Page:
Review of progress on Sendai targets

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BONN, 13 November, 2019: More than 75 participants from 358 countries met in Bonn, Germany last week to review the progress to date on the implementation and use of the Sendai Framework Monitor which allows countries to report on the achievements of the seven targets of the Sendai Framework, the global plan to reduce disaster losses by 2030. The Sendai Framework was adopted in Japan in 2015.

The 2019 Technical Forum on the 'Contribution of the Sendai Framework Monitoring (SFM) Process to Reducing the Risk of the Most Vulnerable', held from 5-7 November 2019 at the UN Campus in Bonn was organized by the United Nations Office for Disaster Risk Reduction (UNDRR) with the support of the Government of Germany.

This is the third time that such an annual technical forum was organized to review the progress made by countries to implement the Sendai Framework. So far 103 countries have started the monitoring process on disaster losses for 2018.

Participants identified urgent actions to accelerate the achievement of all Sendai Framework targets and in particular target (e) which aims at increasing the number of countries with national and local disaster risk reduction strategies by 2020.

"Disasters are key obstacles to sustainable development and are increasingly intensified by climate change" said Ricardo Mena, Chief of the Supporting and Monitoring Sendai Framework Implementation Branch of UNDRR in his welcome remarks.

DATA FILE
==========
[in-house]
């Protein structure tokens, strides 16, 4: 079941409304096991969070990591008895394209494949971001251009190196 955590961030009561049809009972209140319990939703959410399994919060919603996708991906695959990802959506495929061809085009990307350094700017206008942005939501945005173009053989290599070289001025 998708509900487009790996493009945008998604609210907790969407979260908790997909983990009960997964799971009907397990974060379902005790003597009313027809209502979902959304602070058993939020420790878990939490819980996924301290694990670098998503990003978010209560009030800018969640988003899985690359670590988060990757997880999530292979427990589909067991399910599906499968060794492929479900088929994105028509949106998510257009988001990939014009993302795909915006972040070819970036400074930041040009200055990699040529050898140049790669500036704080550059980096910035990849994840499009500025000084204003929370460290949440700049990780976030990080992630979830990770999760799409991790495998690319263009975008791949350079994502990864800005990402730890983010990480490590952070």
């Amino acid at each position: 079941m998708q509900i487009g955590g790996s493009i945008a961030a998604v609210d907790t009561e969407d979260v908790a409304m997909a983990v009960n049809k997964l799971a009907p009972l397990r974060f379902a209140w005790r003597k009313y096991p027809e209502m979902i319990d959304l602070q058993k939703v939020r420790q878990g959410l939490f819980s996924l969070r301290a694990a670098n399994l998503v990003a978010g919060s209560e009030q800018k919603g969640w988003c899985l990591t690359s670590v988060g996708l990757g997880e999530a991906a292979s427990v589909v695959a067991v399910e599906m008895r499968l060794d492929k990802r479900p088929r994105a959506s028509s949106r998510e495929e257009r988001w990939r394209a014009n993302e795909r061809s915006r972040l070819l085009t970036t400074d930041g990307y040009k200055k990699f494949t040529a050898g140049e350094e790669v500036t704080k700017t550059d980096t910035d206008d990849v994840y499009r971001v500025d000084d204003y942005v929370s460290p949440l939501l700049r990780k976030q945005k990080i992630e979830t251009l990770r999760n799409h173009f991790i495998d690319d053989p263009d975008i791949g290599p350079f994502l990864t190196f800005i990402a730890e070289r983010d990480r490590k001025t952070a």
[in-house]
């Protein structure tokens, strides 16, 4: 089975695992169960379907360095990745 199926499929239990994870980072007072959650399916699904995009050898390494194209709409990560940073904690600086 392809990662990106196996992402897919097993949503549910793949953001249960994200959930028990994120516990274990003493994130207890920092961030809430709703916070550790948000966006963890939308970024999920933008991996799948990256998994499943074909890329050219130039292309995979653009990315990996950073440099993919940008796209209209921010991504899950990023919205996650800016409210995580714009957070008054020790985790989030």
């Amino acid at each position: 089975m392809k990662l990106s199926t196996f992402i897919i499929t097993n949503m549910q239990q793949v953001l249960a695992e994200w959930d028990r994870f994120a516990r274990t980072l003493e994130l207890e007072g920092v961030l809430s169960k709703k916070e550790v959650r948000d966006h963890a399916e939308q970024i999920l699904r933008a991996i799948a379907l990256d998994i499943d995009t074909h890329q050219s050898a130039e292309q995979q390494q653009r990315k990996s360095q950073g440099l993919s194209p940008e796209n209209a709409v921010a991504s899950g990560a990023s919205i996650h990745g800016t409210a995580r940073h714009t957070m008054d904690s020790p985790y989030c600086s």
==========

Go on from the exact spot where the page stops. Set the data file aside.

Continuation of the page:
Mr. Mena also mentioned that "Disasters exacerbated by climate change are the new reality" and "require that we act decisively and with greater ambition".

Speaking at the occasion, the Deputy Head of the Liaison Office for the UN Campus -- Bonn, Federal Foreign Office of Germany, Stefan Kruschke, acknowledged progress achieved so far and emphasized the complex challenges posed by natural and man-made hazards.

"Disasters create complex challenges, destroying human lives and dignity which require more action', Mr. Kruschke said.

The Sendai Framework targets and indicators also measure progress on three critical SDGs: Goal 1, end poverty in all its forms everywhere; Goal 11, make cities and human settlements inclusive, safe, resilient and sustainable, and Goal 13, take urgent action to combat climate change and its impacts.

The event in Bonn coincided with World Tsunami Awareness Day, which takes place each year on 5 November. The occasion for participants to further discuss the importance of target (d) of the Sendai Framework which was this year the main focus of the Day. Target (d) aims at reducing disaster damage to critical infrastructure and disruption of basic services.

Speaking about the Tsunami Awareness day, Mr. Mena reminded the audience about how tsunami poses a real threat even for people living in countries far away from high tsunami risk zones because often these areas are popular tourist destinations, thus making the visitors vulnerable, especially given that they are less informed than the resident communities.